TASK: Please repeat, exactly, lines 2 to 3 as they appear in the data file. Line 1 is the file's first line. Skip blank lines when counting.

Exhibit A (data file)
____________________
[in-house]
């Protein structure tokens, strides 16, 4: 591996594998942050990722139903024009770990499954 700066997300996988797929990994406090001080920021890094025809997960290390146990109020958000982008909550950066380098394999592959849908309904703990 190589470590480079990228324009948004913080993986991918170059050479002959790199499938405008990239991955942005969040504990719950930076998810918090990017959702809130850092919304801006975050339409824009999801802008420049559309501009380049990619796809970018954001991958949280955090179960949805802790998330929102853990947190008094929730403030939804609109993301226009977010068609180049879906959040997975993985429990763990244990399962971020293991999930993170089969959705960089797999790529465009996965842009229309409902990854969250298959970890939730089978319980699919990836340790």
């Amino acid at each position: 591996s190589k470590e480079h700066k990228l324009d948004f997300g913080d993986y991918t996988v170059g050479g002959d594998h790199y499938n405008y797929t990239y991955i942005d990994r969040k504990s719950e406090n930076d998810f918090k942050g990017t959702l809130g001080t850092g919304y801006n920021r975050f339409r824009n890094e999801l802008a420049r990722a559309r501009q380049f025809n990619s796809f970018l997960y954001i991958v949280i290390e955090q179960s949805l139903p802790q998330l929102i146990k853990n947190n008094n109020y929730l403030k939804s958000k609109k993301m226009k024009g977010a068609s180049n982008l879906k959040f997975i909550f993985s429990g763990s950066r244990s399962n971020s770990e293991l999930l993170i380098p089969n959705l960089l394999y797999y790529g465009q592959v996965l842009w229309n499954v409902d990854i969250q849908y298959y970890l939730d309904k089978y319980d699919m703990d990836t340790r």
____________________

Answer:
């Protein structure tokens, strides 16, 4: 591996594998942050990722139903024009770990499954 700066997300996988797929990994406090001080920021890094025809997960290390146990109020958000982008909550950066380098394999592959849908309904703990 190589470590480079990228324009948004913080993986991918170059050479002959790199499938405008990239991955942005969040504990719950930076998810918090990017959702809130850092919304801006975050339409824009999801802008420049559309501009380049990619796809970018954001991958949280955090179960949805802790998330929102853990947190008094929730403030939804609109993301226009977010068609180049879906959040997975993985429990763990244990399962971020293991999930993170089969959705960089797999790529465009996965842009229309409902990854969250298959970890939730089978319980699919990836340790």
């Amino acid at each position: 591996s190589k470590e480079h700066k990228l324009d948004f997300g913080d993986y991918t996988v170059g050479g002959d594998h790199y499938n405008y797929t990239y991955i942005d990994r969040k504990s719950e406090n930076d998810f918090k942050g990017t959702l809130g001080t850092g919304y801006n920021r975050f339409r824009n890094e999801l802008a420049r990722a559309r501009q380049f025809n990619s796809f970018l997960y954001i991958v949280i290390e955090q179960s949805l139903p802790q998330l929102i146990k853990n947190n008094n109020y929730l403030k939804s958000k609109k993301m226009k024009g977010a068609s180049n982008l879906k959040f997975i909550f993985s429990g763990s950066r244990s399962n971020s770990e293991l999930l993170i380098p089969n959705l960089l394999y797999y790529g465009q592959v996965l842009w229309n499954v409902d990854i969250q849908y298959y970890l939730d309904k089978y319980d699919m703990d990836t340790r």